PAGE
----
Most of the farmers engaged in crop farming also keep livestock. The types of animals reared are sheep, goats, pigs, cattle and poultry. These are reared as supplementary activities to meet part of the protein requirements and to earn additional income. The largest animal production activity is poultry. The animals reared are kept in stys, pens and hen coops. The goats, sheep and pigs are fed through the free grazing method – that is grazing on the open vegetation, while the others, especially poultry are fed in enclosed areas. . Veterinary Services is offered by the Ministry of Food and Agriculture in the District.
Commerce in the district is centered mainly on trading. This involves wholesalers and retailers in primary commodities. The commercial activities are undertaken at the markets and serve as income generating avenues for the District Assembly. These markets are trading outlets for agricultural produce and inputs.
The district has 7 daily markets and 3 periodic markets that are geographically distributed in the district. Greater volume of trade takes place at the Akim Swedru, Achiase and Aperade markets.
The biggest of these markets is the Akim Swedru market.which covers an area of 1 Acre.
The area of influence of the market includes the Eastern, Brong Ahafo, Ashanti, and Greater Accra Regions. The main items of trade are agricultural and industrial produce.
Agricultural Extension Services
The main aim of the MOFA Extension Service is to assist farmers to increase agricultural production through the transfer of improved production and post production technologies that would support better living standards. This is normally done through seminars and demonstrations.
FARMER-BASED ORGANISATIONS IN BIRIM SOUTH DISTRICT (F.B.Os)
|F B O||LOCATION||REMARKS|
|1. Adom Farms||Aperade||Crop Production|
|2. Hashford Farms||Achiase||Crop Production|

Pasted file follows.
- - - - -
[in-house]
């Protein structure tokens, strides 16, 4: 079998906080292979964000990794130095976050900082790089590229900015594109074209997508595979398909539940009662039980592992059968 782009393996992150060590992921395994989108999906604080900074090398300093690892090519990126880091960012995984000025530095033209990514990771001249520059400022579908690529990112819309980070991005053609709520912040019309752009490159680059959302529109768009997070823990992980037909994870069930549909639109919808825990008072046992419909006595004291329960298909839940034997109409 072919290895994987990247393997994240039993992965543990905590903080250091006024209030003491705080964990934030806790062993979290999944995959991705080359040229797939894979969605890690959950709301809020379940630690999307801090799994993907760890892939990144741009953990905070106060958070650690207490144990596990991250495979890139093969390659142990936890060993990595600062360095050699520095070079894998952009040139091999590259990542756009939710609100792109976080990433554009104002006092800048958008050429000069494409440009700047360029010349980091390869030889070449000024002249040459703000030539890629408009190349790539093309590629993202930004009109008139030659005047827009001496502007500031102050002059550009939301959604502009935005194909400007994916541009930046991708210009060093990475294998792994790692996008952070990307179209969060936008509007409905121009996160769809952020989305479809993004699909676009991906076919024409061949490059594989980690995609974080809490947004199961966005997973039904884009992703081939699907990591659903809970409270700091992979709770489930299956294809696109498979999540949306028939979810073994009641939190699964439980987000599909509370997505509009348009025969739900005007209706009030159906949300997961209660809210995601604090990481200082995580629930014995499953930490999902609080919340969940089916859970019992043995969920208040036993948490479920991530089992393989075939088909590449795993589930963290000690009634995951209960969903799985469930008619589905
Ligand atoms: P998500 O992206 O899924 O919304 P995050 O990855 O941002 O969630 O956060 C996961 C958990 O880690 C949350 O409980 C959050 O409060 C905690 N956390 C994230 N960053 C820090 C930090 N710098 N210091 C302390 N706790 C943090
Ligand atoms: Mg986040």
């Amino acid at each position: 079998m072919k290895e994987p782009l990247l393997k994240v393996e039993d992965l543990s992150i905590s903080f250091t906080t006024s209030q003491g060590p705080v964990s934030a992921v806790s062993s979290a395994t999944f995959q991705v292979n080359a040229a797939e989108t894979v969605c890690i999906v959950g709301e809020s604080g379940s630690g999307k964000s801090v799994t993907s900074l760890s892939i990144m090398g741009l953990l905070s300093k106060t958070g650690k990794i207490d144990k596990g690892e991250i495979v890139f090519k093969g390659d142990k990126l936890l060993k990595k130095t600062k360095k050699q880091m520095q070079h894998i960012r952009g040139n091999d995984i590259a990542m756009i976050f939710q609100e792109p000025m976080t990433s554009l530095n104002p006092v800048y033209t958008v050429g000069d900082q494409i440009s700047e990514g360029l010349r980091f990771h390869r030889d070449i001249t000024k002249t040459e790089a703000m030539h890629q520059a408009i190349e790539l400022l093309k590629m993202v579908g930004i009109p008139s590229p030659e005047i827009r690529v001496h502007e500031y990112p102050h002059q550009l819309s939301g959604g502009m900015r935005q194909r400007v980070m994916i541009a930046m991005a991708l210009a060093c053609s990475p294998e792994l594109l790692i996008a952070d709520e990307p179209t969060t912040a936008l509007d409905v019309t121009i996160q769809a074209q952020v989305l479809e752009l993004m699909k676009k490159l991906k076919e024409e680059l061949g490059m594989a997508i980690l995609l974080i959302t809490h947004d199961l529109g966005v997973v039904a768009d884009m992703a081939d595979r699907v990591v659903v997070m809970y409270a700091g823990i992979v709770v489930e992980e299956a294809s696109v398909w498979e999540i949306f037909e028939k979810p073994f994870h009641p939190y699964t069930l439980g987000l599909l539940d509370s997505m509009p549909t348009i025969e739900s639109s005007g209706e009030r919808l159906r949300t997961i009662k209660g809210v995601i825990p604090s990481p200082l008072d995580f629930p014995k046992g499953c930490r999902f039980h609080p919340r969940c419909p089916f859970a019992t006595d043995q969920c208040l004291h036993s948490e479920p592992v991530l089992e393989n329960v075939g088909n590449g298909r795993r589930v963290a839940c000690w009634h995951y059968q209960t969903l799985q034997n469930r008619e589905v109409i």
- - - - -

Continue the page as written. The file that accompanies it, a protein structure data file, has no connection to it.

|3. Blackie Farms||Akim Swedru||Fish / Poultry Production|
|4. Matthew Brew Farms||Achiase||Crop Production|
|5. Presby Church Frams||Achiase||Fish Production|
|6. John Quayson Farms||Achiase||Crop Production|
|7. Methodist Church Farms||Aduasah||Crop Production|
|8. Kristo Asafo Group||Atuntumerem||Vegetable / Maize Production|
|9. Amponsah Farms||Akenkensu||Crop / Pig Production|
|10. Paul Gorman||Prakrom||Crop / livestock Production|
|11. Birim South Unity Poultry Farmers Assoc.||Achiase||Poultry Production|
|12. Robert K. Amoah Farms||Achiase||Poultry Production|
|13. Isaac Nyarko Farms||Achiase||Poultry Production|
|14. Bomdwen||Nyankomase||Crop Production|
|15. Anidaso Rice Growers||Akim Swedru||Crop Production|
|16. Fapimpa||Akim Swedru||Crop Production|
|17. Dinpa Rice Growers||Akim Swedru||Crop Production|
|18. Boafoo||Akim Swedru||Crop Production|
|19. Kuapa Rice Growers||Akim Swedru||Crop Production|
|20. Nyame Bekyere Oil Processing||Anamase||Oil Processing Enterprise|
|21. Akim Awisa Youth Co-op. Food Farming & Marketing Society Ltd.||Akim Awisa||Crop Production|
|22. Adwumapa Youth Farms||Akim Awisa||Crop / livestock Production|
|23. Peace Farmers Assoc.||Nyankomase||Crop Prod. & Corn Mill|
|24. Bo Woho Mmoden Womens’s Group||Aperade||Gari Processing|
|25. Progressive||Osorase||Crop Production|
|26. Asomdwoe Processing Group||Osorase||Palm Oil Processing|
|27. Adoe Kuo||Osorase||Palm Oil Processing|
|28. Palm Oil Producers Assoc.||Osorase||Palm Oil Processing|
|29. God is Great||Osorase||Crop Production|
|30. Welfare Dev’t Oil Processing Grp.||Osorase||Palm Oil Processing|
|31. Odoo Kuo||Achiase||Palm Oil Processing|
|32. Nyame Bekyere||Achiase Crossing||Palm Oil Processing|
|33. Oli Palm Growers Assoc.||Akenkensu||Crop Production|
|34. Ideal Woman’s Group||Achiase||Palm Oil Processing|
|35. Cassava and Oil Palm Processing Group||Anamase||Gari and Palm Oil Processing|
|36. Kodadwin Cassava Processing Group||Aperade||Cassava Processing|
|37. Aqua Cassava Processing Group||Akenkensu||Cassava Processing|
|38. Akim Swedru Rice Farmers Assoc.||Akim Swedru||Rice Production|